Carving refer to a skilll of craftsmanship that etal tools are needed o be applied on the workpieces. The tools must be solid enough to carve, or to mark on the surface of objests. The materials used for carving are wood, stone, bone, horn, ivory, leather, metal, paper, or even vegetables and fruits.

Wood has been largely used in Thai architecture. Wood carving works usually appear as decorative parts of buildings, such as 'cho fah' (hornlike final on the roof ridge), 'bai raka' (toothlike ridges on the slopping edges of a gable), 'hang hong' (small finials jutting our of corners of the gabble), 'han tuai' (eaves brackets), doors and windows.

The process of wood carving begins with pattern designing. The patterns will be drafted on a piece of wood. An artisan will shape the wood into a workpiece, and elaborately carve the detailed patterns on it. To finish the workpiece, the artisan will apply a particular technique to decorate the artworks the techniques, to decorate the artworks. The techniques that are widely used with wood carving are oil enameling, lacquering and gold leaf gilding, mirrored glass inlay, mother-of-pearl inlay, painting, gilded black lacquering and 'Lai Kam Ma Lo' Zblack rak lacquer surface painting).

Some masterpieces of wood carving made by the royal artisans in the pas are 'som ruan kaeo' (a backpiece in the from of crossbar) of Phra Buddha Chinnarat, dated between Sukhothai Period to Early Ayutthaya Period (15th - 16th Century), and a sermon pulpit and a pulpil for chanting, dated in Late Ayutthaya Period (17th - 18th Century) at Wat Phra Sri Rattana Mahathat, Phitsanulok Province, 'sum kuha 'nice) of the stupa at Wat Pra Sri Samphet, Phra Nakhon Sri Ayutthaya Province, dated in early Ayoutthaya Period (15th - 16th Century), the door and the door facade of 'ho trai', or Tripitalake hall of Wat Rakang Khositaram, dated between Thonburi Period to Rattanakosin Period (early 19th Century), Phra Vihara Khot (L-shaped Vihara) of Wat Phra Chethuphol, and the door of Wat Suthat Thepphawararam, date in Rattanakosin Period (early to middle 19th Century), Bangkok.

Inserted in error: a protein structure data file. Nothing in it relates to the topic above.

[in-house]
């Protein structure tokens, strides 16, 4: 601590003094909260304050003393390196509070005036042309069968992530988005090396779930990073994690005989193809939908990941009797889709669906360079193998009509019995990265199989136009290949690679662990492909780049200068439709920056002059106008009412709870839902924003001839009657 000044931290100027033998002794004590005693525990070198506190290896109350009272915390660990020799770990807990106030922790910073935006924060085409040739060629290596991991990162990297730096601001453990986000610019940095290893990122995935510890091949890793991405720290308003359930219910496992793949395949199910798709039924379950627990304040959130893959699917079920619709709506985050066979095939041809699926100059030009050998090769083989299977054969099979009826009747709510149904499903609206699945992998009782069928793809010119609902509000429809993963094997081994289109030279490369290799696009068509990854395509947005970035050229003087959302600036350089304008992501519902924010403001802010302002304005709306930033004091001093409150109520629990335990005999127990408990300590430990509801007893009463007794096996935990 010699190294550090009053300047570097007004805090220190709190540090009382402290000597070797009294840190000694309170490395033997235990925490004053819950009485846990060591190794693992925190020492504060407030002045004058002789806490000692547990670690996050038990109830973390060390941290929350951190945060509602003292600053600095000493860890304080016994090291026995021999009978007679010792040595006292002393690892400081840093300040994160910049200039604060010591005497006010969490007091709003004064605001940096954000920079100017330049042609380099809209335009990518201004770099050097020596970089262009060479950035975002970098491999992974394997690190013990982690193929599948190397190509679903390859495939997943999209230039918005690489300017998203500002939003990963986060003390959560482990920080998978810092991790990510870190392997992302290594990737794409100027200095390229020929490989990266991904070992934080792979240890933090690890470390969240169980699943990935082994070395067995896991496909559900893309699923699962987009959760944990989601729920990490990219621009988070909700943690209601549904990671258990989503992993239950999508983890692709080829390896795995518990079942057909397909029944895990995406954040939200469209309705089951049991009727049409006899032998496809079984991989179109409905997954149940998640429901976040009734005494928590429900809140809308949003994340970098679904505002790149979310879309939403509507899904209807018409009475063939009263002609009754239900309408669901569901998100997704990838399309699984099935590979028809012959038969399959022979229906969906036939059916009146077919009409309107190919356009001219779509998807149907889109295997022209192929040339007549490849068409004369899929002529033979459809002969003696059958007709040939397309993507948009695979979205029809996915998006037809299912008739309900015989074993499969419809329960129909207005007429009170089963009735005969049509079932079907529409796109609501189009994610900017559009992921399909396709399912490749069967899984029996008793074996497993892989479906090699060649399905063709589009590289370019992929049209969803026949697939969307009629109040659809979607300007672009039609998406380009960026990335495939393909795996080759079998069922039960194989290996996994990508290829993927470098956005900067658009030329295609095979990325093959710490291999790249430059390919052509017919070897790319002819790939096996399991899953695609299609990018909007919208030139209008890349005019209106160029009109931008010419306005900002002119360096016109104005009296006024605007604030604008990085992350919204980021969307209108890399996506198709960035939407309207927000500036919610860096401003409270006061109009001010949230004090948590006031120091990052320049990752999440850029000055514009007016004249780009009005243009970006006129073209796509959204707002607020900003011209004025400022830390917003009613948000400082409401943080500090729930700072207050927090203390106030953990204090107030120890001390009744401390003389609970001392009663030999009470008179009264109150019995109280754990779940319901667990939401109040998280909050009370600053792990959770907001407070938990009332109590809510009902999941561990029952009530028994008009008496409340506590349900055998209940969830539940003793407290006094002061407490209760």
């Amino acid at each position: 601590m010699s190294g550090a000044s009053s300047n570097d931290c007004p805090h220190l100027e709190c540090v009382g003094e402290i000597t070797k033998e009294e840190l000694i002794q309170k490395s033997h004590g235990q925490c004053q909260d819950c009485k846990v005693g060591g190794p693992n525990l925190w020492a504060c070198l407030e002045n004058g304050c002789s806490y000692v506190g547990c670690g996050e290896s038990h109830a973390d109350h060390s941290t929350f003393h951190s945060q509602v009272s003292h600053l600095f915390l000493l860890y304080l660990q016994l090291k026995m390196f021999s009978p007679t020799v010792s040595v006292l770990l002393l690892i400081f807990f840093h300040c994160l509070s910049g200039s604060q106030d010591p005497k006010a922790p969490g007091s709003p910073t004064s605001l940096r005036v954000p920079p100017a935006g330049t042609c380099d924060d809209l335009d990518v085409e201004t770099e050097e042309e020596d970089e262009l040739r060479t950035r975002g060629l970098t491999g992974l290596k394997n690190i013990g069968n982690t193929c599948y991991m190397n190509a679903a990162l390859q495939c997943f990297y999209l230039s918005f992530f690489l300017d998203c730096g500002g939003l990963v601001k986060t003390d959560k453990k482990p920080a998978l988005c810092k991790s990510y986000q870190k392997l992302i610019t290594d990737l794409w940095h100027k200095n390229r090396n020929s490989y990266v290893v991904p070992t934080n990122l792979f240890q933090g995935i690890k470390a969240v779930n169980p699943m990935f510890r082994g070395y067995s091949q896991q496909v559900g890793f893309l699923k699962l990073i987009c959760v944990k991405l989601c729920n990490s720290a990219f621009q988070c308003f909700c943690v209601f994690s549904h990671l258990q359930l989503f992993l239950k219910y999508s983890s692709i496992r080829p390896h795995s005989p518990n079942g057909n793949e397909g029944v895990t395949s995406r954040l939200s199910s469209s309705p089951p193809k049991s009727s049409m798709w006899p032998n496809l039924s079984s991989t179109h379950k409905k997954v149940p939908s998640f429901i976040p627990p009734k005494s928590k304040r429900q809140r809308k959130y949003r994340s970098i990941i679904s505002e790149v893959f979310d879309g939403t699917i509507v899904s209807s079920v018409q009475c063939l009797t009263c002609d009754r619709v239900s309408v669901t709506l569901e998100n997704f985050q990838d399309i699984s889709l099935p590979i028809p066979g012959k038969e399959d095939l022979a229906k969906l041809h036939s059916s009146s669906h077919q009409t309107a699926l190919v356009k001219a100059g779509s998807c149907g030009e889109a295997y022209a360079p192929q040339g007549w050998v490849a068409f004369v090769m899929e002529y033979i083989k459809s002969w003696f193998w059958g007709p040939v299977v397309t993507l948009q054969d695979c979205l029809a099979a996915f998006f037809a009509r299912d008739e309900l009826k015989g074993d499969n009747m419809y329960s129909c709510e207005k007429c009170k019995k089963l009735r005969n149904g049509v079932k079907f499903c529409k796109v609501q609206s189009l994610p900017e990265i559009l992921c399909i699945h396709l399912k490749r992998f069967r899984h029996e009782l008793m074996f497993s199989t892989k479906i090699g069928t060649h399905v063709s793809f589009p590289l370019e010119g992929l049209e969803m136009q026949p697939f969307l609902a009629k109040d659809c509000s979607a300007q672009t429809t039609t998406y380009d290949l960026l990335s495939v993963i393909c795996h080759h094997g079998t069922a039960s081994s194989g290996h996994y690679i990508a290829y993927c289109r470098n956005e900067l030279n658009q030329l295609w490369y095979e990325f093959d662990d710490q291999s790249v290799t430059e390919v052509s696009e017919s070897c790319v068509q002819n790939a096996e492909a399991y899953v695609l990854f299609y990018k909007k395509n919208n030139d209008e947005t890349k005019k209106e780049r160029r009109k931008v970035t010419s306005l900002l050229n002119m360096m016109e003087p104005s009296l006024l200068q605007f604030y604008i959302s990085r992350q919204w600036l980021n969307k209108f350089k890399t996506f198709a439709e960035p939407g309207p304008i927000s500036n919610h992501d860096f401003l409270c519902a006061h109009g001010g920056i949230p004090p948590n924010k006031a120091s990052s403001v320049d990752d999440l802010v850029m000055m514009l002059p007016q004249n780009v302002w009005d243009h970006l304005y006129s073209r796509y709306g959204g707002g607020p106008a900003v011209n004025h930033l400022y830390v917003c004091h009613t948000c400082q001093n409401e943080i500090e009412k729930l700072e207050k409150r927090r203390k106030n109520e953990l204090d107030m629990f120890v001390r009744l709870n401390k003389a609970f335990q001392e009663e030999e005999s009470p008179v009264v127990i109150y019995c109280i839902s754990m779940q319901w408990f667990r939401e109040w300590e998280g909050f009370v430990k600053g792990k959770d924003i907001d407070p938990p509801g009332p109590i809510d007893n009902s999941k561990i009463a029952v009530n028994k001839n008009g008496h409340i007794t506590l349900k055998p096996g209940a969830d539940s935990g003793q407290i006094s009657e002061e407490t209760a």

The main purpose of modern royal artisans is to repair the artworks made by the royal artisan from the past. Wood carving conducted by modern royal artisan concentrates on repairing the ancient artworks created by the royal artisans in the past. Some significant pieces, which have been repaired, are 'budsabok kren' (liftable throne) of the royal viceroy, the throne seat and 'chat' (the multi-tiered umberllo) of Kin Pin Klao, the royal cariot and the royal jbarge at the National Museum in Bangkok, and the palanquin from Wat Phra Sri Rattana Mahathat, Phitsanulok Province, etc.